PUTTENHAM, GEORGE (d. 1590), the reputed author of The Arte of English Poesie (1589). The book was entered at Stationers' Hall in 1588, and published in the following year with a dedicatory letter to Lord Burghley written by the printer Richard Field, who professed ignorance of the writer's name and position. There is no contemporary evidence for the authorship, and the name of Puttenham is first definitely associated with it in the Hypercritica of Edmund Bolton, published in 1722, but written in the beginning of the lyth century, perhaps as early as 1605. The writer of the Arte of English Poesie supplies certain biographical details. He was educated at Oxford, and at the age of eighteen he addressed an eclogue entitled Elpine to Edward VI. In his youth he had visited Spain, France and Italy, and was better acquainted with foreign courts than with his own. In 1579 he presented to Queen Elizabeth his Partheniades (printed in a collection of MSS. Ballads by F. J. Furnivall), and he wrote the treatise in question especially for the delectation of the queen and her ladies. He mentions nine other works of his, none of which are extant. There is no direct evidence beyond Bolton's ascription to identify the author with George or Richard Puttenham, the sons of Robert Puttenham and his wife Margaret, the sister of Sir Thomas Elyot, who dedicated his treatise on the Education or Bringing up of Children to her for the benefit of her sons. Both made unhappy marriages, were constantly engaged in litigation, and were frequently in disgrace. Richard was in prison when the book was licensed to be printed, and when he made his will in 1597 he was in the Queen's Bench Prison. He was buried, according to John Payne Collier, at St Clement Danes, London, on the 2nd of July 1601. George Puttenham is said to have been implicated in a plot against Lord Burghley in 1570, and in December 1578 was imprisoned. In 1585 he received reparation from the privy council for alleged wrongs suffered at the hands of his relations. His will is dated the 1st of September 1590. Richard Puttenham is known to have spent much of his time abroad, whereas there is no evidence that George ever left England. This agrees better with the writer's account of himself; but if the statement that he addressed Elpine to Edward VI. when he was eighteen years of age be taken to imply that the production of this work fell within that king's reign, the date of the author's birth cannot be placed anterior to 1529. At the date (1546) of his inheritance of his grandfather, Sir Thomas Elyot's estates, Richard Puttenham was proved in an inquisition held at Newmarket to have been twenty-six years old.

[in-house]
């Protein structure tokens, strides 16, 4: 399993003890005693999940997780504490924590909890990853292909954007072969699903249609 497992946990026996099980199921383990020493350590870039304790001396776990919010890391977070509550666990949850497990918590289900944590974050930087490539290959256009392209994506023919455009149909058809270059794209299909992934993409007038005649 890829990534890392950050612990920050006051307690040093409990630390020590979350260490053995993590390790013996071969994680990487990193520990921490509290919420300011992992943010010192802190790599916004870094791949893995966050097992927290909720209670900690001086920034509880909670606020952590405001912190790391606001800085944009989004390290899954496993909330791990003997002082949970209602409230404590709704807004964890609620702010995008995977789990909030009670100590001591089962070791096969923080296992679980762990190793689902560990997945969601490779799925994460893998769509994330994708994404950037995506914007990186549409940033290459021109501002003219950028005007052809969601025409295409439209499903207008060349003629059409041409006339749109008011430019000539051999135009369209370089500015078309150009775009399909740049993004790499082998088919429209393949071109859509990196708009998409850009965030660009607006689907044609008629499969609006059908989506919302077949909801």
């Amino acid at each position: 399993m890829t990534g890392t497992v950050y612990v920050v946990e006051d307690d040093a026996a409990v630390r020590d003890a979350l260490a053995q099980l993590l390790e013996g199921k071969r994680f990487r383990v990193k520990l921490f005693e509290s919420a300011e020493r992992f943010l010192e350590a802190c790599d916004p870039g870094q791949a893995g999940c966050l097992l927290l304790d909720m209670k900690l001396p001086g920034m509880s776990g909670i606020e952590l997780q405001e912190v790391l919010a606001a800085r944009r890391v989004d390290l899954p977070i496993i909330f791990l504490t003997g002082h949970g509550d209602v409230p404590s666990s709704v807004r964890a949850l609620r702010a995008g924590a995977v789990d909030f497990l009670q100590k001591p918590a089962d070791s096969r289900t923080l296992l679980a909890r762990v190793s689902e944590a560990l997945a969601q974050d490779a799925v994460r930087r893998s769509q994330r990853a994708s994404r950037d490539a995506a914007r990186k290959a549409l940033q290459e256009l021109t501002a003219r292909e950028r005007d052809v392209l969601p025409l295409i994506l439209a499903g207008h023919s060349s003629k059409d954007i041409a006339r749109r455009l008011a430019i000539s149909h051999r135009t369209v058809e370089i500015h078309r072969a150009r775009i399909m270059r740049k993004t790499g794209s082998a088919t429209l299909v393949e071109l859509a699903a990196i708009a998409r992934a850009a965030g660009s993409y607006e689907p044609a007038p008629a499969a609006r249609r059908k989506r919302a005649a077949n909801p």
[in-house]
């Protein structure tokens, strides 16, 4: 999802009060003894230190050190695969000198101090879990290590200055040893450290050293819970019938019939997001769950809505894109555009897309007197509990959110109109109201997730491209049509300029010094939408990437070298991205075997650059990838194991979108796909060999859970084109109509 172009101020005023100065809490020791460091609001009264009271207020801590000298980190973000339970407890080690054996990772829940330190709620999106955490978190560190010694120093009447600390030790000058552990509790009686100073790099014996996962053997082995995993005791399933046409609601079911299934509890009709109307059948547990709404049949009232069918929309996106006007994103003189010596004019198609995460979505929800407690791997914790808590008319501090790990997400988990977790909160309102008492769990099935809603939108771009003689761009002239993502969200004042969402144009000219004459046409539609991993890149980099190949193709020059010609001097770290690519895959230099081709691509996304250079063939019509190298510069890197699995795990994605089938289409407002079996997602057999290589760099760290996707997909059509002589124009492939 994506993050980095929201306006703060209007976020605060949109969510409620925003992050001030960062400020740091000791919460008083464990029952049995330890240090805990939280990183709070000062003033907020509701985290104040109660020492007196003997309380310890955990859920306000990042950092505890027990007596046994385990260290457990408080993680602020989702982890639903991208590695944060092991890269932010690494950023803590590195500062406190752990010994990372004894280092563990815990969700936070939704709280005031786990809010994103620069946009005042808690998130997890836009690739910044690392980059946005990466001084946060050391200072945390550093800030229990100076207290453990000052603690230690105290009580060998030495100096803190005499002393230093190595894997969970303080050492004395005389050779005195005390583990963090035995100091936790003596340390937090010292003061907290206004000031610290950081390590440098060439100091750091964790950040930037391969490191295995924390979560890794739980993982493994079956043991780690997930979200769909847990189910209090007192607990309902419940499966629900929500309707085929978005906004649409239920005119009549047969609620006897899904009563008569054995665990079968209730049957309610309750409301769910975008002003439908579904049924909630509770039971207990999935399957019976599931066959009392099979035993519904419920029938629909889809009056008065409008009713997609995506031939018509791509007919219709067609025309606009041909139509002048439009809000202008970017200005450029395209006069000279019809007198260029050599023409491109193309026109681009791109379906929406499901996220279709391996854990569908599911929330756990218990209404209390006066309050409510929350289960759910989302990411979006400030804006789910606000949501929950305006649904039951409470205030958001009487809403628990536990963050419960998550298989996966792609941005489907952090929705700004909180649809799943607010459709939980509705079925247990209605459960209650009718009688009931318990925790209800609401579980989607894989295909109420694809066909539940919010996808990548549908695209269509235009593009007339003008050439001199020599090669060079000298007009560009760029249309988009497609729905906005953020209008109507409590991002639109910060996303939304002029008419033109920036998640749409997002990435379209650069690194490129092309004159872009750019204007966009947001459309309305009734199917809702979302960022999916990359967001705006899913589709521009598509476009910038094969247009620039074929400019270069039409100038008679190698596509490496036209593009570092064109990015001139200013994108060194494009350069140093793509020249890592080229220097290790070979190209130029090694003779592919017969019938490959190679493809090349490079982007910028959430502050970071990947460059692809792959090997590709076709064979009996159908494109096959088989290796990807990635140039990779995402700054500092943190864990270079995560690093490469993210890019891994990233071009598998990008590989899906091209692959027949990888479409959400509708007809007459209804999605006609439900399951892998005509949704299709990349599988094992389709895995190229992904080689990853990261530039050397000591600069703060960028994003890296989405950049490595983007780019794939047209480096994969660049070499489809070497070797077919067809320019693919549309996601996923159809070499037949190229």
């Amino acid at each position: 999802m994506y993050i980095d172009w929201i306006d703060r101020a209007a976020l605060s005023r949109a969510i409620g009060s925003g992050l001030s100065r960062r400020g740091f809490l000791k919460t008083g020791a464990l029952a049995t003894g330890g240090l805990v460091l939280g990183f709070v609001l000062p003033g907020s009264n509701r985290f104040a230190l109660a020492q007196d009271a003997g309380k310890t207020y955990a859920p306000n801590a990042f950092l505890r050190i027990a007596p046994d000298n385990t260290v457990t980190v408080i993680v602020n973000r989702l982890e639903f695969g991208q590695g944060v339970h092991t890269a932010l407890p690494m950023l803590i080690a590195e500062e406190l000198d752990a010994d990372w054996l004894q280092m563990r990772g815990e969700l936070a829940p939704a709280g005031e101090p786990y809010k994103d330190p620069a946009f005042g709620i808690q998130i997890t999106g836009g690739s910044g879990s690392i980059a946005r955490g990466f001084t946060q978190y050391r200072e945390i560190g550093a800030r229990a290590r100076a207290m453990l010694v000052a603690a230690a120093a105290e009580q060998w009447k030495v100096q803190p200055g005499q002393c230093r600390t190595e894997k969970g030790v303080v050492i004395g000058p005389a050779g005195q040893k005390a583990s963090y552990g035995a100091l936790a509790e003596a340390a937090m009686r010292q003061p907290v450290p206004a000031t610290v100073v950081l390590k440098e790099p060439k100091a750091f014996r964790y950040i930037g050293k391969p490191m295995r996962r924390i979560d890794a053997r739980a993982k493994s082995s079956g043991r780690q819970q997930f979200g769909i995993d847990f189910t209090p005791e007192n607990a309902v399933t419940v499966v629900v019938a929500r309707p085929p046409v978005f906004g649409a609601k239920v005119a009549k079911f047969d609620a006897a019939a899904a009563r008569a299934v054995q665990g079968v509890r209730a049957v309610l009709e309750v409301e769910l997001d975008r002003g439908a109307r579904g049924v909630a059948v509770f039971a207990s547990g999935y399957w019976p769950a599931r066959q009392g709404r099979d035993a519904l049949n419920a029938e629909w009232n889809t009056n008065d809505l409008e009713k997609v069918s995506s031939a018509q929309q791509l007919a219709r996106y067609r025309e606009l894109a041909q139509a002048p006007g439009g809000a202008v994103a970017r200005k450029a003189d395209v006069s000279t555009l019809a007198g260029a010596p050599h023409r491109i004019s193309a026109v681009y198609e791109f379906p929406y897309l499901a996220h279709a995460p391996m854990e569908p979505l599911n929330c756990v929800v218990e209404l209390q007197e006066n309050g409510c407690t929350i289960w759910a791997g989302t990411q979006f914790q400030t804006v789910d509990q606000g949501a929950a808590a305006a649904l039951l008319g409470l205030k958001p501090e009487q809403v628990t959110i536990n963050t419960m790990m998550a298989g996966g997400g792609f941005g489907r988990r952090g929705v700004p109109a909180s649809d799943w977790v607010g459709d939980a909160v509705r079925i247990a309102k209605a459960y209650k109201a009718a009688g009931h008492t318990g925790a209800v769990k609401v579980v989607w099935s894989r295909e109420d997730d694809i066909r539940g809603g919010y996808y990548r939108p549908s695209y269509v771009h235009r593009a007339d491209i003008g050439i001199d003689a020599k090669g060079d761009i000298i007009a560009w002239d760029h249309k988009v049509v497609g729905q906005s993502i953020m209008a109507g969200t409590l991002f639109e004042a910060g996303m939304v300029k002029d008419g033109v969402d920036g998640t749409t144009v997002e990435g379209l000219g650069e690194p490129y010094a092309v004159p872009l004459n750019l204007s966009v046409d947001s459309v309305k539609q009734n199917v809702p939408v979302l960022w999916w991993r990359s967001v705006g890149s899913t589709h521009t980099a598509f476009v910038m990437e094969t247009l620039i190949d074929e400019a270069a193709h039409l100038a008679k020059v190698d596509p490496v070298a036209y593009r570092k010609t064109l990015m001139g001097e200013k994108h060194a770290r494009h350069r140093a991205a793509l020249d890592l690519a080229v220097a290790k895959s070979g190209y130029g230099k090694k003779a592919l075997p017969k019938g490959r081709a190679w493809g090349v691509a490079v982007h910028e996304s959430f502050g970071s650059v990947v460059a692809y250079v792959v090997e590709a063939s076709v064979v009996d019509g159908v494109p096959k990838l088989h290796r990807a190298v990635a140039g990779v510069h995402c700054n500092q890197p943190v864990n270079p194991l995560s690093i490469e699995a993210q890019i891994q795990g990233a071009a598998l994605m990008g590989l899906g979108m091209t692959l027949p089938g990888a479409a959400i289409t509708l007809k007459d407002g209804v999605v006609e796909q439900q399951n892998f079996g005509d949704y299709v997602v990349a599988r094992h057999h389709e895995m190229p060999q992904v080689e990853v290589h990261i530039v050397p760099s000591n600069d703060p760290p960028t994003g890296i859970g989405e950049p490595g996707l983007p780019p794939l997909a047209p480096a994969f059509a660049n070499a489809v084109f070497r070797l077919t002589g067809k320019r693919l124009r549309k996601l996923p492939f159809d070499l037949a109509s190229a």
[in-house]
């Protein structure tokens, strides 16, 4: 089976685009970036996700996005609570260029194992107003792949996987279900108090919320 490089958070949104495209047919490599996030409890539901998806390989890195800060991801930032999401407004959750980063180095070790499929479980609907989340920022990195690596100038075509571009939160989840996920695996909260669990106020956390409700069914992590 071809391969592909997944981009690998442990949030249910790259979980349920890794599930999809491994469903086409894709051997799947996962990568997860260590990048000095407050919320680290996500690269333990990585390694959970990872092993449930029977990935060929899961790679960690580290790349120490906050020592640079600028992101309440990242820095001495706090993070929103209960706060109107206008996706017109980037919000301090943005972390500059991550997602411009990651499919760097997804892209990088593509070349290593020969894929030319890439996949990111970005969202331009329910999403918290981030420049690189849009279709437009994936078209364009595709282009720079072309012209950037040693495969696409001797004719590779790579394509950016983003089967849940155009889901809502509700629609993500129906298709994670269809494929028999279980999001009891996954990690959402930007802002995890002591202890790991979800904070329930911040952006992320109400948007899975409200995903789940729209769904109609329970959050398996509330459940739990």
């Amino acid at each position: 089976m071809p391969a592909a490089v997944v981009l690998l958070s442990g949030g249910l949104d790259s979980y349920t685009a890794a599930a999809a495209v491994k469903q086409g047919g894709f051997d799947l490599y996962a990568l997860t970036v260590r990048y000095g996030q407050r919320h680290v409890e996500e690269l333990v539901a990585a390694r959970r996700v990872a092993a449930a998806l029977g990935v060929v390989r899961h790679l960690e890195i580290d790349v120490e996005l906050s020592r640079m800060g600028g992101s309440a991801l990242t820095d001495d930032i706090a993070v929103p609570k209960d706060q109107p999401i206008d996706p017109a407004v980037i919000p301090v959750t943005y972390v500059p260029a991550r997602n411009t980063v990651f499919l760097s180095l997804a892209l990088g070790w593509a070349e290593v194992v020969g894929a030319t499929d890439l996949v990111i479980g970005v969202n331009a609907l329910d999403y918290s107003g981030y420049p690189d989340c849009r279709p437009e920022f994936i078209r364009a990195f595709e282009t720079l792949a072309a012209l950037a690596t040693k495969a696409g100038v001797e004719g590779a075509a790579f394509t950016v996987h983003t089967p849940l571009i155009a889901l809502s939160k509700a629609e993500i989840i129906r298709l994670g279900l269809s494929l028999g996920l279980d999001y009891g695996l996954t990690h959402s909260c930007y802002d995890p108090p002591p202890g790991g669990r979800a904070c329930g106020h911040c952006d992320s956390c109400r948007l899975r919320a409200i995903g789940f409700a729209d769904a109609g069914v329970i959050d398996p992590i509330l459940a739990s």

Whoever the author may have been, there is no doubt about the importance of the work, which is the most systematic and comprehensive treatise of the time on its subject. It is " contrived into three bookes: the first of poets and poesies, the second of proportion, the third of ornament." The first section contains a general history of the art of poetry, and a discussion of the various forms of poetry; the second treats of prosody, dealing in turn with the measures in use in English verse, the caesura, punctuation, rhyme, accent, cadence, " proportion in figure," which the author illustrates by geometrical diagrams, and the proposed innovations of English quantitative verse; the section on ornament deals with style, the distinctions between written and spoken language, the figures of speech; and the author closes with lengthy observations on good manners. It is interesting to note that in his remarks on language he deprecates the use of archaisms, and although he allows that the purer Saxon speech is spoken beyond the Trent, he advises the English writer to take as his model the usual speech of the court, of London and the home counties.
Many later " poetics " are indebted to this book. The original edition is very rare. Professor Edward Arber's reprint (1869) contains a clear summary of the various documents with regard to the authorship of this treatise. The history of the Puttenhams is discussed in H. H. S. Croft's edition of Elyot's Bake catted the Governour. A careful investigation brought him to the conclusion that the evidence was in favour of Richard. There are other modern editions of the book, notably one in J. Haslewood's Ancient Critical Essays (1811-1815).
Note - this article incorporates content from Encyclopaedia Britannica, Eleventh Edition, (1910-1911)